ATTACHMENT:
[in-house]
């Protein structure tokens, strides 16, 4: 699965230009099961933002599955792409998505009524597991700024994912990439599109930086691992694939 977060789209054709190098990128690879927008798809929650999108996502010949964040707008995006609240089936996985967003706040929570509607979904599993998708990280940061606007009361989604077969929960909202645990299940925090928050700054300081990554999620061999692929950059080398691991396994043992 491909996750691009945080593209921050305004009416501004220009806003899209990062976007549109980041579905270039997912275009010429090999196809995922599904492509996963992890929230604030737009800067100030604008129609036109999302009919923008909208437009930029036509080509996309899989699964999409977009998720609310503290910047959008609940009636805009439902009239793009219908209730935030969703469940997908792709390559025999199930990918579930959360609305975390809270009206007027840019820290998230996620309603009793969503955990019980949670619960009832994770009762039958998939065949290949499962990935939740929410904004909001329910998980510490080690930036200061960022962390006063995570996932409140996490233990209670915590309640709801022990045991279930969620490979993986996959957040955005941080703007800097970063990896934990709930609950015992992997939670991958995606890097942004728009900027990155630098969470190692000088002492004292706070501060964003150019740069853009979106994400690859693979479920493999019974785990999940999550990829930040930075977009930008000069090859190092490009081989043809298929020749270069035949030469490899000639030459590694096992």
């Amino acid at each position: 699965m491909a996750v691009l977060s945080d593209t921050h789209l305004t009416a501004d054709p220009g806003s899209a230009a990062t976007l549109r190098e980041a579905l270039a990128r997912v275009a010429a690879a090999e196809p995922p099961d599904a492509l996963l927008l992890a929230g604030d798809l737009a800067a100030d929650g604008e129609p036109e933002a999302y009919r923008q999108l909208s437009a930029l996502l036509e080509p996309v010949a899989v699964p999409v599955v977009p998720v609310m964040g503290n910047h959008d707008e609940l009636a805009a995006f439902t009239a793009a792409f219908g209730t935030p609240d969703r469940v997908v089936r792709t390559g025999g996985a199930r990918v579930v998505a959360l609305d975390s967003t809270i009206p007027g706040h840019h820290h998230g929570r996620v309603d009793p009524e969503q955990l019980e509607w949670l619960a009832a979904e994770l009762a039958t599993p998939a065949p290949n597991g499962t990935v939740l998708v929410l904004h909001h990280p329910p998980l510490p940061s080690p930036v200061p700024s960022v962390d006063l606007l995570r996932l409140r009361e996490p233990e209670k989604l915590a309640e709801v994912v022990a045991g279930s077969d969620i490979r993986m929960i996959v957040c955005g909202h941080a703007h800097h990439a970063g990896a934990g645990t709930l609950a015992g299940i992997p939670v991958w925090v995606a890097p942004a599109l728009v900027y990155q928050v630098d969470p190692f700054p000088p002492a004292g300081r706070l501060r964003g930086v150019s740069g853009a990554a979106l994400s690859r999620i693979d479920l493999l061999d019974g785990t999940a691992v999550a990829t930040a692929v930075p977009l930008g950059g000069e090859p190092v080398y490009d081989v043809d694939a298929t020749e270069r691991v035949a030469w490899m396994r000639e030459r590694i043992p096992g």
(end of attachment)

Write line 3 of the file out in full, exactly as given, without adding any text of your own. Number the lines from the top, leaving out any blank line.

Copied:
């Amino acid at each position: 699965m491909a996750v691009l977060s945080d593209t921050h789209l305004t009416a501004d054709p220009g806003s899209a230009a990062t976007l549109r190098e980041a579905l270039a990128r997912v275009a010429a690879a090999e196809p995922p099961d599904a492509l996963l927008l992890a929230g604030d798809l737009a800067a100030d929650g604008e129609p036109e933002a999302y009919r923008q999108l909208s437009a930029l996502l036509e080509p996309v010949a899989v699964p999409v599955v977009p998720v609310m964040g503290n910047h959008d707008e609940l009636a805009a995006f439902t009239a793009a792409f219908g209730t935030p609240d969703r469940v997908v089936r792709t390559g025999g996985a199930r990918v579930v998505a959360l609305d975390s967003t809270i009206p007027g706040h840019h820290h998230g929570r996620v309603d009793p009524e969503q955990l019980e509607w949670l619960a009832a979904e994770l009762a039958t599993p998939a065949p290949n597991g499962t990935v939740l998708v929410l904004h909001h990280p329910p998980l510490p940061s080690p930036v200061p700024s960022v962390d006063l606007l995570r996932l409140r009361e996490p233990e209670k989604l915590a309640e709801v994912v022990a045991g279930s077969d969620i490979r993986m929960i996959v957040c955005g909202h941080a703007h800097h990439a970063g990896a934990g645990t709930l609950a015992g299940i992997p939670v991958w925090v995606a890097p942004a599109l728009v900027y990155q928050v630098d969470p190692f700054p000088p002492a004292g300081r706070l501060r964003g930086v150019s740069g853009a990554a979106l994400s690859r999620i693979d479920l493999l061999d019974g785990t999940a691992v999550a990829t930040a692929v930075p977009l930008g950059g000069e090859p190092v080398y490009d081989v043809d694939a298929t020749e270069r691991v035949a030469w490899m396994r000639e030459r590694i043992p096992g």